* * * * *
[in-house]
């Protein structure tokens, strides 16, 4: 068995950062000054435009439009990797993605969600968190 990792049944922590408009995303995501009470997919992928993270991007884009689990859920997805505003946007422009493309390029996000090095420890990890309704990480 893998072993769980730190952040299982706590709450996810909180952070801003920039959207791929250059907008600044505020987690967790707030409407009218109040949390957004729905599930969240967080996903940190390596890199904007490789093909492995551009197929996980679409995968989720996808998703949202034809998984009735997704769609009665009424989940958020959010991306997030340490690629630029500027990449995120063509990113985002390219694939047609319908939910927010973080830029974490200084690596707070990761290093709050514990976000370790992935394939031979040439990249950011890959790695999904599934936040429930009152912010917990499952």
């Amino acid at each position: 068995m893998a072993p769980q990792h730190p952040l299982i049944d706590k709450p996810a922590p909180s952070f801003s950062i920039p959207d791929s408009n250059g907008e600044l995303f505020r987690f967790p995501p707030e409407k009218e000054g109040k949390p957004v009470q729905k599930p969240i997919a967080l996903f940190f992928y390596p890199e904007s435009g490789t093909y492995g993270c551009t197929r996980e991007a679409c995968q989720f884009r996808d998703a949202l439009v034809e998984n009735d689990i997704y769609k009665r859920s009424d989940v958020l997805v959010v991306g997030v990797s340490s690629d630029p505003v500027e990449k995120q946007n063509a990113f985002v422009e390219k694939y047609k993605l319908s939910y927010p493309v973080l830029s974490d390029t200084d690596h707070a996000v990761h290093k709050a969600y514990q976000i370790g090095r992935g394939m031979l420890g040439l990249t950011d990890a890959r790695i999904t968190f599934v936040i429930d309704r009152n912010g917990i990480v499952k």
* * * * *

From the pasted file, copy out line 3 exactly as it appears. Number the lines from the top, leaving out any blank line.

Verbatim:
């Amino acid at each position: 068995m893998a072993p769980q990792h730190p952040l299982i049944d706590k709450p996810a922590p909180s952070f801003s950062i920039p959207d791929s408009n250059g907008e600044l995303f505020r987690f967790p995501p707030e409407k009218e000054g109040k949390p957004v009470q729905k599930p969240i997919a967080l996903f940190f992928y390596p890199e904007s435009g490789t093909y492995g993270c551009t197929r996980e991007a679409c995968q989720f884009r996808d998703a949202l439009v034809e998984n009735d689990i997704y769609k009665r859920s009424d989940v958020l997805v959010v991306g997030v990797s340490s690629d630029p505003v500027e990449k995120q946007n063509a990113f985002v422009e390219k694939y047609k993605l319908s939910y927010p493309v973080l830029s974490d390029t200084d690596h707070a996000v990761h290093k709050a969600y514990q976000i370790g090095r992935g394939m031979l420890g040439l990249t950011d990890a890959r790695i999904t968190f599934v936040i429930d309704r009152n912010g917990i990480v499952k």